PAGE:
The Pogues you will see at the Showbox Sodo are not the Pogues you ought to know. That's not a discouragement—for God's sake, catch the band play with singer Shane MacGowan while you have the chance. But know that MacGowan is a toothless, doddering shade of the garrulous poet-philosopher he once was. During a concert last fall in San Francisco, he had to be helped onstage, where he draped himself over the microphone stand like it was the only thing holding him up. (The show was still a beer-swinging, line-kicking, shout-along throwdown.)
The Pogues you ought to know are the Irish-folk-punk trailblazers who recorded Rum, Sodomy & the Lash. Their second album, originally released in 1985 and rereleased in an expanded version in 2005, is a picture of a band at their creative peak and proof of MacGowan's brilliance. The very existence of "lit rock"—bands like the Decemberists, Two Gallants, and Okkervil River who flaunt the knowledge and vocabulary of a comparative literature professor—begins with MacGowan. In the opening song, "The Sick Bed of Cuchulainn," MacGowan references a hero of Celtic mythology, the IRA, Italian fascists, and a 1940s Irish opera singer; the story he tells is abstract but bristling with detail:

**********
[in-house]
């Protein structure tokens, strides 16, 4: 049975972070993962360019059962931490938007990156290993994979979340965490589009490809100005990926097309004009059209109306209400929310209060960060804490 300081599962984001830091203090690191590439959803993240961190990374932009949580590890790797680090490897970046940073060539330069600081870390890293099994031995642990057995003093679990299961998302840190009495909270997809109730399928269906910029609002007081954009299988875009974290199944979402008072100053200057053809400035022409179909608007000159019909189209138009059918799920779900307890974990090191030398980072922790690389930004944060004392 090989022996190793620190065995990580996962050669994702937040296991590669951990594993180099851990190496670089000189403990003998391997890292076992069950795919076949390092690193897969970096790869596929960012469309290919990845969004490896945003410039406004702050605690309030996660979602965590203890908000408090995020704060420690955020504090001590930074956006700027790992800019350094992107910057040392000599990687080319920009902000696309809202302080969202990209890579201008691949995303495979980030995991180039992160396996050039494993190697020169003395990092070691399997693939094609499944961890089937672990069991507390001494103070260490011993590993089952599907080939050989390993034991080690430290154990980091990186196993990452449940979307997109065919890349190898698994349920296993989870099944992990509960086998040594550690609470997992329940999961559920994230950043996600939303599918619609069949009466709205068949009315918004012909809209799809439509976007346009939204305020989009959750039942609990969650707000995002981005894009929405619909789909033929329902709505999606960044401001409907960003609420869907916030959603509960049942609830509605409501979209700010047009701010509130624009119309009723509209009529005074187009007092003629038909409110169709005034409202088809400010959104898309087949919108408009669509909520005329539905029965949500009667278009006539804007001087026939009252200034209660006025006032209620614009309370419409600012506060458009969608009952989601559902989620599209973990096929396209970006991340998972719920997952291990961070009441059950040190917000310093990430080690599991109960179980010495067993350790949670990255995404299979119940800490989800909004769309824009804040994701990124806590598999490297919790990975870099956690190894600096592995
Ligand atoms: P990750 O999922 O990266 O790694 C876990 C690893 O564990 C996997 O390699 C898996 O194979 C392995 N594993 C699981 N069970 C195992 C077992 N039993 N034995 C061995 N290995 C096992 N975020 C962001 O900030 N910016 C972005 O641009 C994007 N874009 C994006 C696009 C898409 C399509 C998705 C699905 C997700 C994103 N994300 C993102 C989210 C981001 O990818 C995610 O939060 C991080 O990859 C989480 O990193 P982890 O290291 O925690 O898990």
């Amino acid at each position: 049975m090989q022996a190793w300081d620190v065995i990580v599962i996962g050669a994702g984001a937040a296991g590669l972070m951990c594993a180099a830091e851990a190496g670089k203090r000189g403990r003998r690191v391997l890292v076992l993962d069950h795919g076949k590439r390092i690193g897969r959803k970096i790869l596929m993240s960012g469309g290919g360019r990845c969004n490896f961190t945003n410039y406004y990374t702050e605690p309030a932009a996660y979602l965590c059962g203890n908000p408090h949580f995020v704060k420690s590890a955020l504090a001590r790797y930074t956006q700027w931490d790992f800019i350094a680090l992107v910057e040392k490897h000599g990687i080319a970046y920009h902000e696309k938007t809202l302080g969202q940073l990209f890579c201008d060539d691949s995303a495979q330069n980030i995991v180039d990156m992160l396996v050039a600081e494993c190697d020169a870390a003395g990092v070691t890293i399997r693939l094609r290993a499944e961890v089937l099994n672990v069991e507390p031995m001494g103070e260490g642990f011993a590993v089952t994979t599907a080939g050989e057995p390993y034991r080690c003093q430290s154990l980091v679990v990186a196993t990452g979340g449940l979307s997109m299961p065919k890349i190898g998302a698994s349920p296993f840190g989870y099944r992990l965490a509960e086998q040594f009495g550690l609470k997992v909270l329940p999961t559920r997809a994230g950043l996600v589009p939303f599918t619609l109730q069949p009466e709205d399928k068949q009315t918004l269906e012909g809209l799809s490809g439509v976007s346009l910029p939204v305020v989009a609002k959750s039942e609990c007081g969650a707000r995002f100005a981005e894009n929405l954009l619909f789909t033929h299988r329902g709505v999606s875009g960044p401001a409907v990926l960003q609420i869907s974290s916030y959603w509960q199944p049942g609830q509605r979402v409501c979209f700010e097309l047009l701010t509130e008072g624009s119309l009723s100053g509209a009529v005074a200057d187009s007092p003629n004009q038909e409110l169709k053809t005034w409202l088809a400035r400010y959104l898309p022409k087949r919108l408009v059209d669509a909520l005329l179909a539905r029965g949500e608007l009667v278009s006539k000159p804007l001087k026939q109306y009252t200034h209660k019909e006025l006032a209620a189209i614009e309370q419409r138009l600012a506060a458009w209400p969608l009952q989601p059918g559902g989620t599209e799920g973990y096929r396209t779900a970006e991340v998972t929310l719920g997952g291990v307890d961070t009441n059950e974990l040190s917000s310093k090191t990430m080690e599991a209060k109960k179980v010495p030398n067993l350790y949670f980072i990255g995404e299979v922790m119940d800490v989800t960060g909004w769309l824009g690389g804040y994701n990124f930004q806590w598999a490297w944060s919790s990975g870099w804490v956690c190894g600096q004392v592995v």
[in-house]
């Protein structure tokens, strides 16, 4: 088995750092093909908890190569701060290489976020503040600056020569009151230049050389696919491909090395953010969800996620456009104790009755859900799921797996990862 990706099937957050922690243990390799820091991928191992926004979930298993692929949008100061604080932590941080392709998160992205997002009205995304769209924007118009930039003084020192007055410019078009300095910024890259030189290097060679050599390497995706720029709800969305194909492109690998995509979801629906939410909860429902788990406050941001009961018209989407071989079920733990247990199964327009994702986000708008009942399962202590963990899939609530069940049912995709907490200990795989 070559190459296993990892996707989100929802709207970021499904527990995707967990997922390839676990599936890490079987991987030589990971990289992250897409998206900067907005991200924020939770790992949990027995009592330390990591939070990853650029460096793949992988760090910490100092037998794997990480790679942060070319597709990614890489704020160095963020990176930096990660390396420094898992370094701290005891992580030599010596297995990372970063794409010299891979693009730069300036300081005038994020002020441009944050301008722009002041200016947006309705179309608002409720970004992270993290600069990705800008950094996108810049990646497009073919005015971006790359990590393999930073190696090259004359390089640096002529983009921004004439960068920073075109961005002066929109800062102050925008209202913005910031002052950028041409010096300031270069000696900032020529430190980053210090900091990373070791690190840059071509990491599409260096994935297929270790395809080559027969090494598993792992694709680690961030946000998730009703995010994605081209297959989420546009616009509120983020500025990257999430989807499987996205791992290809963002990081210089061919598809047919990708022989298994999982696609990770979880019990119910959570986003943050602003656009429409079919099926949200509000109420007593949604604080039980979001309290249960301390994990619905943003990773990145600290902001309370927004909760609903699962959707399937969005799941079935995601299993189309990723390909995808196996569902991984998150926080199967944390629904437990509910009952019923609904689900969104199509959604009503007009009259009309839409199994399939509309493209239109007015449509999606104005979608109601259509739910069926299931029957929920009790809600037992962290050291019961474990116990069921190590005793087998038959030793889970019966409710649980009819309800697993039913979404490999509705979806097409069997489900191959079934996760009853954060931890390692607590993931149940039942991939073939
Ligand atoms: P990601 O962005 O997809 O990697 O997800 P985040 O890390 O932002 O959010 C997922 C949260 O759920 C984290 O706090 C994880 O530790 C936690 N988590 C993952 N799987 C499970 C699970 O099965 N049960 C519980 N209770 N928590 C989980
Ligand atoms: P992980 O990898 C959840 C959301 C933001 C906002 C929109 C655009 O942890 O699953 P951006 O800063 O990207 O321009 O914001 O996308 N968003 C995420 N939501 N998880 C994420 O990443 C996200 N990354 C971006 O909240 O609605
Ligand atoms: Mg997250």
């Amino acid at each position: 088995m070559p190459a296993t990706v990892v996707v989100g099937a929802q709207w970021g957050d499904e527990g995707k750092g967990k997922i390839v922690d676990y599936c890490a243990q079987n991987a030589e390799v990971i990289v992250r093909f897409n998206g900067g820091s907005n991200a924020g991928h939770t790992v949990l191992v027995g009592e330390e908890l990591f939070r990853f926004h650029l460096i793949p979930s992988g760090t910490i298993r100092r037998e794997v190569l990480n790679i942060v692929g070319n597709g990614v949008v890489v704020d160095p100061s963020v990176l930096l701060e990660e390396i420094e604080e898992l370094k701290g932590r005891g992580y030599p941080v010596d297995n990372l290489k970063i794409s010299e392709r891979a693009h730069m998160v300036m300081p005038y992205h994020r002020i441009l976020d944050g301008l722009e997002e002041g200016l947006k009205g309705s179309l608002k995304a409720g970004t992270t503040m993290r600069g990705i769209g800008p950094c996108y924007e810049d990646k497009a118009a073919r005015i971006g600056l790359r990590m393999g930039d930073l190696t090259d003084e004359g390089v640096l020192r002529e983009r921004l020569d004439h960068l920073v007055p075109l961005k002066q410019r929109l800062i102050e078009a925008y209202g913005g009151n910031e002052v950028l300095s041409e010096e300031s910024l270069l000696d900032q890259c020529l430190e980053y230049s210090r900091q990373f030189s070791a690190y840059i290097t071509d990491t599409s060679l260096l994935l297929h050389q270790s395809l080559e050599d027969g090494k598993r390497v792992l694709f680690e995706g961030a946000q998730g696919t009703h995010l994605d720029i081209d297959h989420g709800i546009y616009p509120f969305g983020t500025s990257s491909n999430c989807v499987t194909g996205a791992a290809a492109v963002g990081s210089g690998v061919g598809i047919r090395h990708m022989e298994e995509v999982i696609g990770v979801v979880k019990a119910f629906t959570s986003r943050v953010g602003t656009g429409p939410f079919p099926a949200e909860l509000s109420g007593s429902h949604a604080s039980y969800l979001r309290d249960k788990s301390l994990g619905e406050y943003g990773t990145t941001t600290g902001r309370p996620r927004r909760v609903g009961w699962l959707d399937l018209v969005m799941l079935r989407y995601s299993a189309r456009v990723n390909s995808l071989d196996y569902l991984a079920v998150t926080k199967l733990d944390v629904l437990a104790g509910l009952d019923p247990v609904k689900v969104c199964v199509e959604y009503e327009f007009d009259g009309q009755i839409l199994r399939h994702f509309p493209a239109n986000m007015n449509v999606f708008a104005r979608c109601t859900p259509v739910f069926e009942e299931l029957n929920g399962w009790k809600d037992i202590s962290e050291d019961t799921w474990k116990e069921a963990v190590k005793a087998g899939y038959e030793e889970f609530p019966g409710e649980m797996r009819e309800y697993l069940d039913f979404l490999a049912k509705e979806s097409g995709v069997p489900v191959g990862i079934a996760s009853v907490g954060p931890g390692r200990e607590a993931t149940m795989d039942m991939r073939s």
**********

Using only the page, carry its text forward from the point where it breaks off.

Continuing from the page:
McCormack and Richard Tauber are singing by the bed
Theres a glass of punch below your feet and an angel at your head
There's devils on each side of you with bottles in their hands
You need one more drop of poison and you'll dream of foreign lands
That one's followed by "The Old Main Drag," about a beating MacGowan got at the hands of police after landing in the drug-fueled tranny scene of London's Piccadilly Circus. A few songs later is the heartbreaking "A Pair of Brown Eyes," about a distraught young lover seeking to drown his sorrows at the pub (while listening to Johnny Cash), only to be out-distraughted by a crippled military veteran with a sadder tale to tell. And the Pogues' eight-minute version of "And the Band Played Waltzing Matilda," a ballad about the Battle of Gallipoli, is tragic and haunting—much like MacGowan himself.
There's so much lyrical loam to dig into that going song by song would take pages. (There's a terrific website dedicated to that: www.poguetry.com.) And MacGowan's voice—snarling with punkish grit, or bellowing like a drunken hobo under a full moon, or a clear and sober croon—is always rich with pathos, wit, and weariness. It gave a dignified drama to his words and hit like a kick to the gut.
The Pogues play Wed–Thurs Oct 17–18 at the Showbox Sodo.